Assist ratio is saying nothing about how good someone is. And it only indirectly describes how good a passer someone is. All it does is explain how a player plays (basically, does he look for his own shot or does he look for his teammates). Its a "mentality" stat if you will. A hypothetical player who sucks at passing, but still only passes and refuses to shoot will have a high assist ratio. Obviously this player should be glued to the end of the bench, but that's a separate issue.
So someone like Anthony Carter and Brevin Knight will have high assist ratios becasue they come in and just move the ball around and try to get others involved. They only shoot if forced to. But assist ratio isn't saying they are better players, or even better passers than Chris Paul. Its just saying Chris Paul looks for his own shot more than them (as he should, since hes so damn good).
Being a good point guard doesn't even require a high assist ratio in my mind. Jameer Nelson's assist ratio was 25.6 last year, and his career high is 32.1. But he is a very good shooter, so I think its worthwile for him to look for his own shot a good chunk of the time. But I think there is a theoretical point when a player's assist ratio is so low you don't want him running your offense. And OJ Mayo's was so low last year it was laughable. I mean, the guy basically never looked to pass. I find it hard to believe the Memphis coaches saw point guard skills but supressed them so much he became Flip Murray. Again, with more seasoning his style of play he could develop, but it's a mammoth hill he would have to climb to reach a PG's mentality.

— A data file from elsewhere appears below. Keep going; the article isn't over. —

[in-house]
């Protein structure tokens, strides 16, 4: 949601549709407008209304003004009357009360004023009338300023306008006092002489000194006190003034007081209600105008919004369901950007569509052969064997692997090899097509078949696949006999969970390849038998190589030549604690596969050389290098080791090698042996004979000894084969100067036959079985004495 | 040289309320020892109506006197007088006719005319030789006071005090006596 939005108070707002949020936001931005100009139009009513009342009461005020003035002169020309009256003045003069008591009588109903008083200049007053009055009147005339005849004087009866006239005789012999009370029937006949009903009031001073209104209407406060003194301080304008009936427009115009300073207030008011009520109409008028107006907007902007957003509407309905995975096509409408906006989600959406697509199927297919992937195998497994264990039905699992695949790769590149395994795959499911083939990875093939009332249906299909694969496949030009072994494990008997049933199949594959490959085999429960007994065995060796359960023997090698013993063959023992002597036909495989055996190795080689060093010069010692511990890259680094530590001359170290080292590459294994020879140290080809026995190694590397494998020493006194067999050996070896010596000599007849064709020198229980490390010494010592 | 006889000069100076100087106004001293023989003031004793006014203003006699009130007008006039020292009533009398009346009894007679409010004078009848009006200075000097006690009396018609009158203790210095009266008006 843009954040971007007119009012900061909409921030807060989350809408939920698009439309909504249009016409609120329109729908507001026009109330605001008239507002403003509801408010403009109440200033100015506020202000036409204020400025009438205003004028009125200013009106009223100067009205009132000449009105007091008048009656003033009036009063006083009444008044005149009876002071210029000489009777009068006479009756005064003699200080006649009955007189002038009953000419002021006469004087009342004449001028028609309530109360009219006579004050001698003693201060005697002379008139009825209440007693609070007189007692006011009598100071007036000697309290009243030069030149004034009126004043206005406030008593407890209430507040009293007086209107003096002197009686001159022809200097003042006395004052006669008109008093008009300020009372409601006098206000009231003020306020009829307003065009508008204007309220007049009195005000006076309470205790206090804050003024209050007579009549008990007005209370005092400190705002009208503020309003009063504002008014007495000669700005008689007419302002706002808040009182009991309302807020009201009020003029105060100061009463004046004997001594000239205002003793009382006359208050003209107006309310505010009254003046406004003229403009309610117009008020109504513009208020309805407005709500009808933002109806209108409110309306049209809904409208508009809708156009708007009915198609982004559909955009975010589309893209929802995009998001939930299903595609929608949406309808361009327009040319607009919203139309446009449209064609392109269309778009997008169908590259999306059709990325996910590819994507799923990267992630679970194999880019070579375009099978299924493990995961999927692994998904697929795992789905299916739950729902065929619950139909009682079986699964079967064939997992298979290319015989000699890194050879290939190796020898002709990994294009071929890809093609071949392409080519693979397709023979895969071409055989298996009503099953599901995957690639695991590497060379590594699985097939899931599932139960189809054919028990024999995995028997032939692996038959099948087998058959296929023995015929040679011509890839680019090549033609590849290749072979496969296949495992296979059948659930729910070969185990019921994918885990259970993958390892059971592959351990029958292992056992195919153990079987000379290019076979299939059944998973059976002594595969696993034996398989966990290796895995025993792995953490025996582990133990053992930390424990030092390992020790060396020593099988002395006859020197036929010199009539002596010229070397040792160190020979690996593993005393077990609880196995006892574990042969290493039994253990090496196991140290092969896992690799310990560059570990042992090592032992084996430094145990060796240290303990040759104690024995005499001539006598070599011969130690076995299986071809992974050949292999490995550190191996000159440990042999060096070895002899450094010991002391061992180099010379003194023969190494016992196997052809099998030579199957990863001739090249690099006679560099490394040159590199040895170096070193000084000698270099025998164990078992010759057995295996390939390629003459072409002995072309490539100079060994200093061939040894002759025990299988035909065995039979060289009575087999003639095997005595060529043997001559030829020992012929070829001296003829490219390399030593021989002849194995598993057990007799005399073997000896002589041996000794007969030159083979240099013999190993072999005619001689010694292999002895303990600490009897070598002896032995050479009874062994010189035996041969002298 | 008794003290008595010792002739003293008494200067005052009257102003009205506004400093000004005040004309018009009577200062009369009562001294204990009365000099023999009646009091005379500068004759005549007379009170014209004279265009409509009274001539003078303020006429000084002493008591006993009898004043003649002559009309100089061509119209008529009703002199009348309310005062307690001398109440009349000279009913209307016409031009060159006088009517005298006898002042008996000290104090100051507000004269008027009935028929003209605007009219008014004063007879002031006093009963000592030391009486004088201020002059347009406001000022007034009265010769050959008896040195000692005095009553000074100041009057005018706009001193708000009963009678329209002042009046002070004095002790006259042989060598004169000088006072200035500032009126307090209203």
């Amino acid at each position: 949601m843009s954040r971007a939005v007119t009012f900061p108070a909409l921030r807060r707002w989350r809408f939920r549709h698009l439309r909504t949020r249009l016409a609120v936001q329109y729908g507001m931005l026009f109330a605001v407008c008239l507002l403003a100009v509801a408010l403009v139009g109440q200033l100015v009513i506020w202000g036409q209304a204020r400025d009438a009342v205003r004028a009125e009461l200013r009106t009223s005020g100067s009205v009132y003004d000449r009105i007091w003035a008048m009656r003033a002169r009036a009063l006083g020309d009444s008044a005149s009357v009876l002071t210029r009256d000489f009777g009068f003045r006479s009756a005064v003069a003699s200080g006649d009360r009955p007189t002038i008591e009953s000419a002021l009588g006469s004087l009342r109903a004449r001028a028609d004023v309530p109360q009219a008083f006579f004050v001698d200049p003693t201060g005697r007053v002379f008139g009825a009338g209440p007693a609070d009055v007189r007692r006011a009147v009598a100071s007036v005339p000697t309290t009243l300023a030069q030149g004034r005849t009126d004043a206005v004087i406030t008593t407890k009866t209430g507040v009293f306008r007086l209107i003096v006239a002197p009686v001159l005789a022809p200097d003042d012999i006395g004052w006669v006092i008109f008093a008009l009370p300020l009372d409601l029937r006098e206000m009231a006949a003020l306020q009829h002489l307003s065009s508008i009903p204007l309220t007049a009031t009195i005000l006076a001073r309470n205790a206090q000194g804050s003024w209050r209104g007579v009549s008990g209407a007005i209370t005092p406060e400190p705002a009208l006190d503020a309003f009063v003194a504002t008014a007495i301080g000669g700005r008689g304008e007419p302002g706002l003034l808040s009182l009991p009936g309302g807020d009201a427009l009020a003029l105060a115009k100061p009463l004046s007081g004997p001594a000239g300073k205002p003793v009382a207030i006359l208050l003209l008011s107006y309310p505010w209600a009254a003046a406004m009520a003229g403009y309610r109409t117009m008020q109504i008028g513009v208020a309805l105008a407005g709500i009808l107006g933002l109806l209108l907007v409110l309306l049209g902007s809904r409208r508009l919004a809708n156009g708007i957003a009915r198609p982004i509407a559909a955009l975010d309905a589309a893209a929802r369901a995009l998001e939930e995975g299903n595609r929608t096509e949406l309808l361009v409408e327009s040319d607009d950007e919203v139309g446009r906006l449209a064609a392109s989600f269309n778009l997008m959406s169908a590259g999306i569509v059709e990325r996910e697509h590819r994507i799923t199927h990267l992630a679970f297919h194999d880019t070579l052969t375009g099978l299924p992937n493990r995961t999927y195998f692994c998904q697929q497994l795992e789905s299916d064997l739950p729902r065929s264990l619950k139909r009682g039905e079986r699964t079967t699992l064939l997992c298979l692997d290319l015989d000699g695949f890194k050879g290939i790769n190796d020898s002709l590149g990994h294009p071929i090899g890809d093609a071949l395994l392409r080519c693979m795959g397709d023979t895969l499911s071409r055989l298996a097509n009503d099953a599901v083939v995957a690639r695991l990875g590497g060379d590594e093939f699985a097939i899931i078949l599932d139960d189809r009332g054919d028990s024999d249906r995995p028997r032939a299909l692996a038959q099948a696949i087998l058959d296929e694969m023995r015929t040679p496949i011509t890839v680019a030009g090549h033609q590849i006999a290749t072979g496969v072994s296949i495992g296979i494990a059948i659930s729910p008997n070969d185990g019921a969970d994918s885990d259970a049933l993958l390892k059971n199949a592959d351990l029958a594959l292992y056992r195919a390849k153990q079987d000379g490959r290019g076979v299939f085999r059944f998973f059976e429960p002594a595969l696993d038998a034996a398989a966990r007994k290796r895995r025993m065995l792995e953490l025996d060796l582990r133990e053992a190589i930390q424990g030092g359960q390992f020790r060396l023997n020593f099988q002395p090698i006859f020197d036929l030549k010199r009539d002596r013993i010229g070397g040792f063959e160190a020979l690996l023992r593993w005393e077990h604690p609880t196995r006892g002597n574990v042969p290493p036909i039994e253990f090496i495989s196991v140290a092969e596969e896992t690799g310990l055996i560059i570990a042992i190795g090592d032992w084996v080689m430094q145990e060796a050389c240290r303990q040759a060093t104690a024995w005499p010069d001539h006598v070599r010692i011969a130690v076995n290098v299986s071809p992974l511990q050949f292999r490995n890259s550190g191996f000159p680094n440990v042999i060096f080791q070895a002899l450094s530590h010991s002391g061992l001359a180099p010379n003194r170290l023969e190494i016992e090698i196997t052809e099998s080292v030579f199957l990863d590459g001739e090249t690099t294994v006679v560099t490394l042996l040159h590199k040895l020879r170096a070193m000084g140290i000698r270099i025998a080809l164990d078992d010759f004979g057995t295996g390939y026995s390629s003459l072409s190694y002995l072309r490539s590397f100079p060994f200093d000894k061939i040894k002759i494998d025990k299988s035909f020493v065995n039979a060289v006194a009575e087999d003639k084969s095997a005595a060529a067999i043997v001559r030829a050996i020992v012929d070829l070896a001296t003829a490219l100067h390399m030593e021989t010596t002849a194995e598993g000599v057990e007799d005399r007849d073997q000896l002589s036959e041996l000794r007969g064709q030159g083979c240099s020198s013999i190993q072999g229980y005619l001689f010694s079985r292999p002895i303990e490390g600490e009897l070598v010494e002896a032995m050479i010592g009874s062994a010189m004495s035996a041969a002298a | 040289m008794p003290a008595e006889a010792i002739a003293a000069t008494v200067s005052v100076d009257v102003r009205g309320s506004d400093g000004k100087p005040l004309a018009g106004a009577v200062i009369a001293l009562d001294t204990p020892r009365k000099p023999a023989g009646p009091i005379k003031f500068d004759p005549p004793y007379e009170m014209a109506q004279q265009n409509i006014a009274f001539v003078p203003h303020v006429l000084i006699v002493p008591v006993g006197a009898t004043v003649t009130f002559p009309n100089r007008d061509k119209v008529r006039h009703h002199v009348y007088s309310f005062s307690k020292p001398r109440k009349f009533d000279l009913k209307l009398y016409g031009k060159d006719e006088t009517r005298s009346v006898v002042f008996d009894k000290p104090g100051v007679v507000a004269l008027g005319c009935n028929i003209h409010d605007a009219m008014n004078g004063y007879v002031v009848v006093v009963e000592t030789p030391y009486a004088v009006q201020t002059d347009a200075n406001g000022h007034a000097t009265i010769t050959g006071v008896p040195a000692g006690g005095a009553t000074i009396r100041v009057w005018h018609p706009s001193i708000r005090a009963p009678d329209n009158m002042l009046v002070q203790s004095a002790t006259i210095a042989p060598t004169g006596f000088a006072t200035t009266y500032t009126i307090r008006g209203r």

I won't speak for anyone else here, but this is what I said. Yes, he would have to change the way he plays to be considered a PG. But it is not outside the realm of reality that he could make this transition and be an extremely competent PG for an NBA team.